Didn't want to live there, but it's an nice place to go home to die.

 

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15 hours ago, Ditch Jigger said:

You have no idea what you're talking about, as usual. :rolleyes:

Almost all of Europe has universal healthcare for all legal residents, at very low cost. It costs me the equivalent of less than $25 to see a doctor---lower than my US co-pay. Instead of $168/month for Medicare Part B, I pay nothing for coverage. Lots of other services are free. When my wife broke her wrist 2 winters ago, the hospital bill, for ER, X-Rays, in-patient surgery and discharge meds was about $150. 

Northern/western Europe, Australia, New Zealand, and Canada all have quality medical facilities,  I know less about Japan, but I'd suspect that they're good, too.

 

But once you get outside of that range of countries, concerns about medical care do tend to grow.

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20 mins ago, CWitek said:

My uncle had a Polish housekeeper.  She developed cancer and went back to Poland, where she was still a citizen and could get her cancer treated for free.  The surgery was apparently successful.  Then she died of pneumonia in the hospital during recovery.

 

She had no pulmonary problems going in.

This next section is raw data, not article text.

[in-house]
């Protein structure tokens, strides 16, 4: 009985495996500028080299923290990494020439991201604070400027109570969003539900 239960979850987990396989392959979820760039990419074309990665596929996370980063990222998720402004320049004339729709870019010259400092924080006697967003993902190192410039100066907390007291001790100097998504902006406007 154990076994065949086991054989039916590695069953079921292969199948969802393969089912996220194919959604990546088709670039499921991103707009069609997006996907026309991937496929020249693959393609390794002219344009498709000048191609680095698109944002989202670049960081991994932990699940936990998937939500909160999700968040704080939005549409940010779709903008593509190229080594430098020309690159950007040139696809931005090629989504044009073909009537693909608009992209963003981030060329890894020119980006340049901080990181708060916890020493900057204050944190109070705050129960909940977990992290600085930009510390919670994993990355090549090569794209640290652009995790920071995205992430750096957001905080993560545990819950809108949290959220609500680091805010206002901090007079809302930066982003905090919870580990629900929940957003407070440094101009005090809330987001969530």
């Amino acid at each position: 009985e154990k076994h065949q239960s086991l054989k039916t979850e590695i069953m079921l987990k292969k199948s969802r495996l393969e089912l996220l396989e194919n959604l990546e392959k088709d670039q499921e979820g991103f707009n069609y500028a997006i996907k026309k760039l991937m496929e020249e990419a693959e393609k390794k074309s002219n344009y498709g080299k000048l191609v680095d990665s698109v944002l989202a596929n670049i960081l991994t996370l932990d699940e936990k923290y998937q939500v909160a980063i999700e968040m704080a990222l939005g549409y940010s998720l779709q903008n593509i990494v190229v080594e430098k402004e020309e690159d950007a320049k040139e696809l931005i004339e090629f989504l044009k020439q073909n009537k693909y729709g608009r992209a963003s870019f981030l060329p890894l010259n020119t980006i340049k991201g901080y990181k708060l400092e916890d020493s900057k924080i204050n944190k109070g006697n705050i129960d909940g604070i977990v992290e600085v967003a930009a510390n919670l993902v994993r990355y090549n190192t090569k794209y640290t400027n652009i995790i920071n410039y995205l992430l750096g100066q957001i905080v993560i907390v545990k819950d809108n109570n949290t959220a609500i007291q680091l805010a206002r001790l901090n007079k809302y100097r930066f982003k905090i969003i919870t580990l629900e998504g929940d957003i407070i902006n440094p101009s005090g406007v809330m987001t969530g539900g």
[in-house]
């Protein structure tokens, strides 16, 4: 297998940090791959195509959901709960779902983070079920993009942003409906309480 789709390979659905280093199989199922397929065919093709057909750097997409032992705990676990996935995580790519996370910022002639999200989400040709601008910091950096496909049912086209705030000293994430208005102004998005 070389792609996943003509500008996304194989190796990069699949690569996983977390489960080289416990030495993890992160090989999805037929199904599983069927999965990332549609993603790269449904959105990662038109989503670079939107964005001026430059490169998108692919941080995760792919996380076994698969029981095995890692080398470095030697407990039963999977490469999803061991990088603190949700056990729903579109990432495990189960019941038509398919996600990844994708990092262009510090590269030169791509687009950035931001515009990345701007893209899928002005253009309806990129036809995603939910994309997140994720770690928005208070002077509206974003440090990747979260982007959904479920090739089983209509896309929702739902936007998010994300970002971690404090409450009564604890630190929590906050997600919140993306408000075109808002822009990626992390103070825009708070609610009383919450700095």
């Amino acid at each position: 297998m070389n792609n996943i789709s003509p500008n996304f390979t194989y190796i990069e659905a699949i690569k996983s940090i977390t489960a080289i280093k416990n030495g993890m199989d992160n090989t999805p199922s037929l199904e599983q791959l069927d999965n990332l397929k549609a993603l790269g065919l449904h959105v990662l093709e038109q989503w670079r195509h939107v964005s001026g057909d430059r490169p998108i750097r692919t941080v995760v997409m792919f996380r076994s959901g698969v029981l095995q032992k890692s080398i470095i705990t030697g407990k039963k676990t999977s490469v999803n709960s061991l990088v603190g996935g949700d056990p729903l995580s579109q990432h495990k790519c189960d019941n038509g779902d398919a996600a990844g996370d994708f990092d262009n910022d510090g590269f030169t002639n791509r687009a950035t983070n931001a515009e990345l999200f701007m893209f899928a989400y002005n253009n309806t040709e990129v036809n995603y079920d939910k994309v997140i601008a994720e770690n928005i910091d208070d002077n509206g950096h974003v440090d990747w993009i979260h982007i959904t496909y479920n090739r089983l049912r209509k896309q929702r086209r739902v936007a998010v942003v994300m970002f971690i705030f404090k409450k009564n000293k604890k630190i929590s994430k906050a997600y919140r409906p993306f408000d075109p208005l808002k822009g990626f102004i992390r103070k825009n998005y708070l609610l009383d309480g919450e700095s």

Still remember when I was in Namibia.  Some hospitals in Windhoek, the capital, were supposedly world class.  But where we were, near Omaruru, the patients lay on the floor (another hunter's wife was a nurse and wanted to tour the local facility; she was apparently horrifed by what she saw.

 

When I finally get too old to run offshore and have to settle for fishing quiet water, I plan to move back to my old home town in Connecticut, where the hospital has a piano bar, is affiliated with Yale/New Haven, and if you're admitted, you can pay a few extra bucks to get steak or lobster for dinner.

 

Didn't want to live there, but it's an nice place to go home to die.

 

Where you plan to die is something important to think about. Do you want to be in Panama when you are 85 and need constant care or back in the US? Maybe the best idea is to move abroad at retirement age but plan on coming back when elderly. Of course no one can predict their health. Some people are unhealthy at 65 and others are still fine at 90. 

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16 hours ago, levari said:

Are you on Medicare plus supplement or some low cost cheap insurance?